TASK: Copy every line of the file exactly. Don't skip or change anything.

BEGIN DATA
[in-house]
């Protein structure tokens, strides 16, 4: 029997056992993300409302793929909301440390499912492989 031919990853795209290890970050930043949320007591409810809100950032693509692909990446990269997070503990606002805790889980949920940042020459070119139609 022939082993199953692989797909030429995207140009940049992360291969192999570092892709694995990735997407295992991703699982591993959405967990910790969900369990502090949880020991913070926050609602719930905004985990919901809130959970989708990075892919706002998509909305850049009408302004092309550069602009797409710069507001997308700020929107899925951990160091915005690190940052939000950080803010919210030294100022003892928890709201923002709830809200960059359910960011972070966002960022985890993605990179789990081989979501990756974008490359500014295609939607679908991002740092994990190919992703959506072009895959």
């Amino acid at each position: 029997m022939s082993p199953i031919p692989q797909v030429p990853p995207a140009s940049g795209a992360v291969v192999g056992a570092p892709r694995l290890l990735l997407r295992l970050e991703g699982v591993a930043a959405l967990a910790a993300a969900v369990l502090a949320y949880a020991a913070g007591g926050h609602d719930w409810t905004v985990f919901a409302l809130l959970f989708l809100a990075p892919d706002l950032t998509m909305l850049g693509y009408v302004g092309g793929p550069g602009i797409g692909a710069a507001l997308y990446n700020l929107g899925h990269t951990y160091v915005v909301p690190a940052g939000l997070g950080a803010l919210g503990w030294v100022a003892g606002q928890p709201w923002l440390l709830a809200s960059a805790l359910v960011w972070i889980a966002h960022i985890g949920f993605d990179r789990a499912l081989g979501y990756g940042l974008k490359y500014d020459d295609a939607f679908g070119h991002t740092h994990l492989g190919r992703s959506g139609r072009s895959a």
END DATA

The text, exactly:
[in-house]
């Protein structure tokens, strides 16, 4: 029997056992993300409302793929909301440390499912492989 031919990853795209290890970050930043949320007591409810809100950032693509692909990446990269997070503990606002805790889980949920940042020459070119139609 022939082993199953692989797909030429995207140009940049992360291969192999570092892709694995990735997407295992991703699982591993959405967990910790969900369990502090949880020991913070926050609602719930905004985990919901809130959970989708990075892919706002998509909305850049009408302004092309550069602009797409710069507001997308700020929107899925951990160091915005690190940052939000950080803010919210030294100022003892928890709201923002709830809200960059359910960011972070966002960022985890993605990179789990081989979501990756974008490359500014295609939607679908991002740092994990190919992703959506072009895959």
């Amino acid at each position: 029997m022939s082993p199953i031919p692989q797909v030429p990853p995207a140009s940049g795209a992360v291969v192999g056992a570092p892709r694995l290890l990735l997407r295992l970050e991703g699982v591993a930043a959405l967990a910790a993300a969900v369990l502090a949320y949880a020991a913070g007591g926050h609602d719930w409810t905004v985990f919901a409302l809130l959970f989708l809100a990075p892919d706002l950032t998509m909305l850049g693509y009408v302004g092309g793929p550069g602009i797409g692909a710069a507001l997308y990446n700020l929107g899925h990269t951990y160091v915005v909301p690190a940052g939000l997070g950080a803010l919210g503990w030294v100022a003892g606002q928890p709201w923002l440390l709830a809200s960059a805790l359910v960011w972070i889980a966002h960022i985890g949920f993605d990179r789990a499912l081989g979501y990756g940042l974008k490359y500014d020459d295609a939607f679908g070119h991002t740092h994990l492989g190919r992703s959506g139609r072009s895959a």